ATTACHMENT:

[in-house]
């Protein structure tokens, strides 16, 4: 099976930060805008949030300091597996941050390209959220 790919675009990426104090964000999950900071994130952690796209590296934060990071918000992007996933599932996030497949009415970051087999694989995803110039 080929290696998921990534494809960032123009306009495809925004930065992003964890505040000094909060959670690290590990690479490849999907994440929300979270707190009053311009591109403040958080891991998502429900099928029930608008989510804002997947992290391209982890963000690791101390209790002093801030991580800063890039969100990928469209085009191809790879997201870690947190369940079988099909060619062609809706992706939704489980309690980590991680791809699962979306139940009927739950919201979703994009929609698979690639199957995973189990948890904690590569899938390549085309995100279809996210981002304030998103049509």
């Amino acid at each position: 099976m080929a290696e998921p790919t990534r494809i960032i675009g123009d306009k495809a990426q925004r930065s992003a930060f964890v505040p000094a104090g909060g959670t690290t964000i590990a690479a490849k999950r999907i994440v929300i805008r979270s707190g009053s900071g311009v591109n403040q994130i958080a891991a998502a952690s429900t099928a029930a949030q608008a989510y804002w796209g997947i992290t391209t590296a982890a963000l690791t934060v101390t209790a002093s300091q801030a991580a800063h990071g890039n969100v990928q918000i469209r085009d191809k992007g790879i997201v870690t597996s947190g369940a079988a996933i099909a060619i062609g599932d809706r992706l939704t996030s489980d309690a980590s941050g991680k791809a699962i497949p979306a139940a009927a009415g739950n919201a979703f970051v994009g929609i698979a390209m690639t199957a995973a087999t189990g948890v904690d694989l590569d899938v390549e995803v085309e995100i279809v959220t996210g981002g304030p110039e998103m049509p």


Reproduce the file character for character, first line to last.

[in-house]
């Protein structure tokens, strides 16, 4: 099976930060805008949030300091597996941050390209959220 790919675009990426104090964000999950900071994130952690796209590296934060990071918000992007996933599932996030497949009415970051087999694989995803110039 080929290696998921990534494809960032123009306009495809925004930065992003964890505040000094909060959670690290590990690479490849999907994440929300979270707190009053311009591109403040958080891991998502429900099928029930608008989510804002997947992290391209982890963000690791101390209790002093801030991580800063890039969100990928469209085009191809790879997201870690947190369940079988099909060619062609809706992706939704489980309690980590991680791809699962979306139940009927739950919201979703994009929609698979690639199957995973189990948890904690590569899938390549085309995100279809996210981002304030998103049509």
């Amino acid at each position: 099976m080929a290696e998921p790919t990534r494809i960032i675009g123009d306009k495809a990426q925004r930065s992003a930060f964890v505040p000094a104090g909060g959670t690290t964000i590990a690479a490849k999950r999907i994440v929300i805008r979270s707190g009053s900071g311009v591109n403040q994130i958080a891991a998502a952690s429900t099928a029930a949030q608008a989510y804002w796209g997947i992290t391209t590296a982890a963000l690791t934060v101390t209790a002093s300091q801030a991580a800063h990071g890039n969100v990928q918000i469209r085009d191809k992007g790879i997201v870690t597996s947190g369940a079988a996933i099909a060619i062609g599932d809706r992706l939704t996030s489980d309690a980590s941050g991680k791809a699962i497949p979306a139940a009927a009415g739950n919201a979703f970051v994009g929609i698979a390209m690639t199957a995973a087999t189990g948890v904690d694989l590569d899938v390549e995803v085309e995100i279809v959220t996210g981002g304030p110039e998103m049509p």